Legal & General
Financial services group Legal & General wanted to build a deeper relationship with the ‘financially unconfident’. But it was aware that trust in insurers was falling while 87 per cent of Internet searches are for guidance about money rather than specific products, such as pensions or life insurance. Indeed, its own research showed that two in three people never ask for help with finance; one in ten of whom say it is because they are embarrassed, lack confidence in the subject or simply do not know where to turn.
Working with established brand Rough Guides, Legal & General produced The Rough Guide to Personal Finances, a series of five free eBooks written by independent experts on subjects ranging from family finance to retirement. These were hosted on a special microsite.
Headland launched an integrated campaign, encompassing paid, owned and shared media, to encourage consumers to download the books. It shared extracts from the books on Legal & General’s Facebook, Twitter and YouTube pages, a quiz for people to test their financial IQ and competitions that required visitors to read the books. Videos of case studies that brought the advice to life were also filmed and uploaded.
The books were uploaded onto eBook stores, including Amazon where the first one went to number two in the personal finance chart, and a dedicated hub was developed on the Mail Online, entitled This is how money works, with content from each book. Sponsored posts on Twitter, Facebook and YouTube also targeted the financially unconfident.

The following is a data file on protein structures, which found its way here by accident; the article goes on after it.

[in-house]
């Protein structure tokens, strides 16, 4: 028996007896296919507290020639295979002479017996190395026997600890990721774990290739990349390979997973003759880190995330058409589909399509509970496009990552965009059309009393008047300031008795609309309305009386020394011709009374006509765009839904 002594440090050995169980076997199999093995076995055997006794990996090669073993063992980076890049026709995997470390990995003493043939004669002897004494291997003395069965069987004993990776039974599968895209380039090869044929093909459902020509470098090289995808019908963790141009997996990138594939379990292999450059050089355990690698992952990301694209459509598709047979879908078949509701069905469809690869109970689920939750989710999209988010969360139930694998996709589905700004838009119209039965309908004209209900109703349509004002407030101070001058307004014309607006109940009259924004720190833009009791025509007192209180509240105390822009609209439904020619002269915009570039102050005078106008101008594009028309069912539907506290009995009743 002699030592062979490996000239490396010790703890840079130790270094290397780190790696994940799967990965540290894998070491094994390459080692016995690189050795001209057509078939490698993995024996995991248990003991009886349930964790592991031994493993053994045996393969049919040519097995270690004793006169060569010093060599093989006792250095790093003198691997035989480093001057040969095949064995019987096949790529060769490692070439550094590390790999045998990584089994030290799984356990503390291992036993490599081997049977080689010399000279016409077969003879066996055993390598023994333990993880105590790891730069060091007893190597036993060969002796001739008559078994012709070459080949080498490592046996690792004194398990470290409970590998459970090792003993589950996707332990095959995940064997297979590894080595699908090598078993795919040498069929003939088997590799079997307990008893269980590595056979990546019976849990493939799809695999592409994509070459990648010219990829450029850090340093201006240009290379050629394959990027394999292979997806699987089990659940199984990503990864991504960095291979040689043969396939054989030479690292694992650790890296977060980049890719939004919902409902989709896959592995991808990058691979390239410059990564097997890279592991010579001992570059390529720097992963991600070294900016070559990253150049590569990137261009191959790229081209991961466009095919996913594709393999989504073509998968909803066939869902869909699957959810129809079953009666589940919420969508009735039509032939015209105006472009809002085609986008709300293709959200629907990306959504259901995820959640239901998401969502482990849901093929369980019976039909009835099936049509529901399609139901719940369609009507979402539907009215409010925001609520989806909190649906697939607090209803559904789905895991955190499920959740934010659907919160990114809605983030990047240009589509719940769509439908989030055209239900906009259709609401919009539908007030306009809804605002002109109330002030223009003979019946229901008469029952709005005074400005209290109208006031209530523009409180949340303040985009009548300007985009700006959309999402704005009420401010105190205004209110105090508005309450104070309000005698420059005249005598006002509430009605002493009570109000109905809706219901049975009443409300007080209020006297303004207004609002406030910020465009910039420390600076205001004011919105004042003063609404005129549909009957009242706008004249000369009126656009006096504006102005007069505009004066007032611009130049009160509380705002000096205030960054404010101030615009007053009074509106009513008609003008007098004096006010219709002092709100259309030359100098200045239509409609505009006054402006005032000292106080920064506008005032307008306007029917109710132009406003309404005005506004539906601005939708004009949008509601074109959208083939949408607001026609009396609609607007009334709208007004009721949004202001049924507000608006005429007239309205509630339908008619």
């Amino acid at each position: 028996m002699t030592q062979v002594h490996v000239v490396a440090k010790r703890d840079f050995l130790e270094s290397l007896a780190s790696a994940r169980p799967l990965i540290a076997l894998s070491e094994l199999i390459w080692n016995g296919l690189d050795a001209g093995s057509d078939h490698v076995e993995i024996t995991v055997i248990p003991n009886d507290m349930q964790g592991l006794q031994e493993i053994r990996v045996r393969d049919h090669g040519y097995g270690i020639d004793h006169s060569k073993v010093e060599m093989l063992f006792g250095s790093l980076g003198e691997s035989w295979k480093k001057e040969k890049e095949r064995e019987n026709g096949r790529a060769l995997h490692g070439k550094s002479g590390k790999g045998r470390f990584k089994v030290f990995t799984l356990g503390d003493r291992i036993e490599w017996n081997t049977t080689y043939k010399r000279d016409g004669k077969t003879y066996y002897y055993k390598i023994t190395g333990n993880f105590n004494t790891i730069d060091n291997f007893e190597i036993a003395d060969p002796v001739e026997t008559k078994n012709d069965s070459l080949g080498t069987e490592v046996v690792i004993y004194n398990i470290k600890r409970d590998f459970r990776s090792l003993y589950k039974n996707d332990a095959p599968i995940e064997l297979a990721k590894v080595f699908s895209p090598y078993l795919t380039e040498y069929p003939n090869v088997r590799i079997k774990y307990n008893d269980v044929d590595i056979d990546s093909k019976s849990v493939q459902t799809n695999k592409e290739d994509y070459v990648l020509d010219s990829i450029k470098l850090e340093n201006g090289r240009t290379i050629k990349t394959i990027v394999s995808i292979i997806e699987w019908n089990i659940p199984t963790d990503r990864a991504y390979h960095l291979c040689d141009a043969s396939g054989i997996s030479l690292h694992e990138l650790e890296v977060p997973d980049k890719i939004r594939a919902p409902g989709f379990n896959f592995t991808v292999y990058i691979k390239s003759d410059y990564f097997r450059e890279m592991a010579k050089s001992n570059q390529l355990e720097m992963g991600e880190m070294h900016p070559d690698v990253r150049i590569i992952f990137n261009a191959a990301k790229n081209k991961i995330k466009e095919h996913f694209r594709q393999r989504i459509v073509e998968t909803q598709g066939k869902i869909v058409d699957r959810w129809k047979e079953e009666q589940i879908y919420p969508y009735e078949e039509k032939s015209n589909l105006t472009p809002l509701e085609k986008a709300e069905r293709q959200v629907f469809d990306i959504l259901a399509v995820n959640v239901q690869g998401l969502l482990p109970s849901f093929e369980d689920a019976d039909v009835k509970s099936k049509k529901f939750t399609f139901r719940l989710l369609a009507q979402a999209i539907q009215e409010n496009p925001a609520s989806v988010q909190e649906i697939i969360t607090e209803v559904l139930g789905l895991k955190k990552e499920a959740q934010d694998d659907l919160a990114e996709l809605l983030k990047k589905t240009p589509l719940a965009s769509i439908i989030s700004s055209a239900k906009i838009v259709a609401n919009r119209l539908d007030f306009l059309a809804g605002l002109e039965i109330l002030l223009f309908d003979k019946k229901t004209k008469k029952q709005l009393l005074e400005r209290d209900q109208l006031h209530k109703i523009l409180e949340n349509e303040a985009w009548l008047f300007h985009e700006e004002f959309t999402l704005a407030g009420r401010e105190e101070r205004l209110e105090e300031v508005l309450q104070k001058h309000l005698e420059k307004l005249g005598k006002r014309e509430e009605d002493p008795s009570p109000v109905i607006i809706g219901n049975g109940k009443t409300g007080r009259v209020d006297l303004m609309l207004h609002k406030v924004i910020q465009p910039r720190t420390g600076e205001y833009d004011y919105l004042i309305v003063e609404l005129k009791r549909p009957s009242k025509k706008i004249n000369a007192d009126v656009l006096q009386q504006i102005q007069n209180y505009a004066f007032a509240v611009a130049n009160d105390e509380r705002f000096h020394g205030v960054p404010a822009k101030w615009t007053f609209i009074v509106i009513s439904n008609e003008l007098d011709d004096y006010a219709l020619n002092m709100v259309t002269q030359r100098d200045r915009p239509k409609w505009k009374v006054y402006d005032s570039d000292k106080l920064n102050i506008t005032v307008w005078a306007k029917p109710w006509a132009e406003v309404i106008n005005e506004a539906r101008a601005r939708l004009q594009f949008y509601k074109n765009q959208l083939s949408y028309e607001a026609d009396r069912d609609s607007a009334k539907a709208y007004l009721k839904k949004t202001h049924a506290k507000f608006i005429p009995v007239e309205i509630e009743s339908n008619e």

Three media stories were created around the eBooks’ content, including ‘What things Brits won’t give up to save money’, ‘How much kids influence the family finances’ and ‘Money saving rhymes’, a video recorded by spoken word artist Mark Grist. Each received print or broadcast coverage.
Legal & General also hosted a Twitter party with BritMums around property, which reached 11 million people. It also worked with bloggers, helping them create content based on the advice in the eBooks to teach their children about budgeting. A partner pack was also sent to more than 50 organisations, including Money Advice Service, Reed and Rightmove, which led to the campaign being more widely promoted.
The campaign led to a six percentage point lift in brand awareness for Legal & General, plus a 36 per cent increase in intention to purchase. The eBooks were downloaded in excess of 6,000 times while the Mail Online hub achieved 4.5 million impressions. The microsite, which hosted the books, received 53,000 visitors.
The judges were impressed with the results, adding: ‘It was a great idea to partner with a trusted third party. This was a very comprehensive campaign.’